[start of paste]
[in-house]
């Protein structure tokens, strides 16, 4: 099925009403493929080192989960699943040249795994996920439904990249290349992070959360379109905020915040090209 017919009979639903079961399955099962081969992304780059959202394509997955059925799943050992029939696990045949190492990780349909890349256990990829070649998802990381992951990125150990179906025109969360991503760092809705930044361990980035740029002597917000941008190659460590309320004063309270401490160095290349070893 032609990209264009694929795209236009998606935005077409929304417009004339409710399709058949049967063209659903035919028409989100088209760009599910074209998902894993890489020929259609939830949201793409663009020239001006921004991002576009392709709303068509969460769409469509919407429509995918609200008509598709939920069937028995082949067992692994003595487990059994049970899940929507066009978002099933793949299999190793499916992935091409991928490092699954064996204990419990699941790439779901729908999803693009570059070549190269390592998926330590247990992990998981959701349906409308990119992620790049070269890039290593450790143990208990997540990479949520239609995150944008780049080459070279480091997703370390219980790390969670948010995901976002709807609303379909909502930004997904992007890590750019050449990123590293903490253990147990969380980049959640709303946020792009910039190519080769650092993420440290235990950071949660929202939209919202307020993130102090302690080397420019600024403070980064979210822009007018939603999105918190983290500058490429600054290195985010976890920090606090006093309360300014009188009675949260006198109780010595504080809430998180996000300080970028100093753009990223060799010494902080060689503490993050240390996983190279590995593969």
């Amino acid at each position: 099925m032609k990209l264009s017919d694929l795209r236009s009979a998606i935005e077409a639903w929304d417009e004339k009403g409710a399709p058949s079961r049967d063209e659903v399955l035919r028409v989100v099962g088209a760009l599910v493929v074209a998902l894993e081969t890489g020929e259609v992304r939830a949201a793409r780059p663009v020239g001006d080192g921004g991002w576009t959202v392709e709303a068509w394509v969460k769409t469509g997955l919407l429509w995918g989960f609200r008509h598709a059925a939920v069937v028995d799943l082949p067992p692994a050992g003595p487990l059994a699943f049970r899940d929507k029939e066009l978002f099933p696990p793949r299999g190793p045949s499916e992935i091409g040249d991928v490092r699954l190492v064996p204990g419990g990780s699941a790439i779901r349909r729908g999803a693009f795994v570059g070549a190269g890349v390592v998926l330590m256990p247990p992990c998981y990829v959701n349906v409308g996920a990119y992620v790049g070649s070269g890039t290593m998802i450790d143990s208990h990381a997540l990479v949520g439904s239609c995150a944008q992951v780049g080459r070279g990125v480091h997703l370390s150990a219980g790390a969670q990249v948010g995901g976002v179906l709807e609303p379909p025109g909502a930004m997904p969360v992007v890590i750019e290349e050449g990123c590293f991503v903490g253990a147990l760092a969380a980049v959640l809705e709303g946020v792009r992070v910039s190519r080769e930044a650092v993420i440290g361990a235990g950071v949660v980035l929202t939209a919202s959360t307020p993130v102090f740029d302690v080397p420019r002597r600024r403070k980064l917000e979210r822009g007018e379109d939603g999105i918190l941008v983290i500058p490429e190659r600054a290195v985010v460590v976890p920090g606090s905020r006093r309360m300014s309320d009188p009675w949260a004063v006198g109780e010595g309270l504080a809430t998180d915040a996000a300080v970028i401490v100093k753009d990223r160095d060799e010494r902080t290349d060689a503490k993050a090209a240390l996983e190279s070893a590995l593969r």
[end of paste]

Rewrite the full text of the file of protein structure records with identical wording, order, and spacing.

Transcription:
[in-house]
């Protein structure tokens, strides 16, 4: 099925009403493929080192989960699943040249795994996920439904990249290349992070959360379109905020915040090209 017919009979639903079961399955099962081969992304780059959202394509997955059925799943050992029939696990045949190492990780349909890349256990990829070649998802990381992951990125150990179906025109969360991503760092809705930044361990980035740029002597917000941008190659460590309320004063309270401490160095290349070893 032609990209264009694929795209236009998606935005077409929304417009004339409710399709058949049967063209659903035919028409989100088209760009599910074209998902894993890489020929259609939830949201793409663009020239001006921004991002576009392709709303068509969460769409469509919407429509995918609200008509598709939920069937028995082949067992692994003595487990059994049970899940929507066009978002099933793949299999190793499916992935091409991928490092699954064996204990419990699941790439779901729908999803693009570059070549190269390592998926330590247990992990998981959701349906409308990119992620790049070269890039290593450790143990208990997540990479949520239609995150944008780049080459070279480091997703370390219980790390969670948010995901976002709807609303379909909502930004997904992007890590750019050449990123590293903490253990147990969380980049959640709303946020792009910039190519080769650092993420440290235990950071949660929202939209919202307020993130102090302690080397420019600024403070980064979210822009007018939603999105918190983290500058490429600054290195985010976890920090606090006093309360300014009188009675949260006198109780010595504080809430998180996000300080970028100093753009990223060799010494902080060689503490993050240390996983190279590995593969």
């Amino acid at each position: 099925m032609k990209l264009s017919d694929l795209r236009s009979a998606i935005e077409a639903w929304d417009e004339k009403g409710a399709p058949s079961r049967d063209e659903v399955l035919r028409v989100v099962g088209a760009l599910v493929v074209a998902l894993e081969t890489g020929e259609v992304r939830a949201a793409r780059p663009v020239g001006d080192g921004g991002w576009t959202v392709e709303a068509w394509v969460k769409t469509g997955l919407l429509w995918g989960f609200r008509h598709a059925a939920v069937v028995d799943l082949p067992p692994a050992g003595p487990l059994a699943f049970r899940d929507k029939e066009l978002f099933p696990p793949r299999g190793p045949s499916e992935i091409g040249d991928v490092r699954l190492v064996p204990g419990g990780s699941a790439i779901r349909r729908g999803a693009f795994v570059g070549a190269g890349v390592v998926l330590m256990p247990p992990c998981y990829v959701n349906v409308g996920a990119y992620v790049g070649s070269g890039t290593m998802i450790d143990s208990h990381a997540l990479v949520g439904s239609c995150a944008q992951v780049g080459r070279g990125v480091h997703l370390s150990a219980g790390a969670q990249v948010g995901g976002v179906l709807e609303p379909p025109g909502a930004m997904p969360v992007v890590i750019e290349e050449g990123c590293f991503v903490g253990a147990l760092a969380a980049v959640l809705e709303g946020v792009r992070v910039s190519r080769e930044a650092v993420i440290g361990a235990g950071v949660v980035l929202t939209a919202s959360t307020p993130v102090f740029d302690v080397p420019r002597r600024r403070k980064l917000e979210r822009g007018e379109d939603g999105i918190l941008v983290i500058p490429e190659r600054a290195v985010v460590v976890p920090g606090s905020r006093r309360m300014s309320d009188p009675w949260a004063v006198g109780e010595g309270l504080a809430t998180d915040a996000a300080v970028i401490v100093k753009d990223r160095d060799e010494r902080t290349d060689a503490k993050a090209a240390l996983e190279s070893a590995l593969r």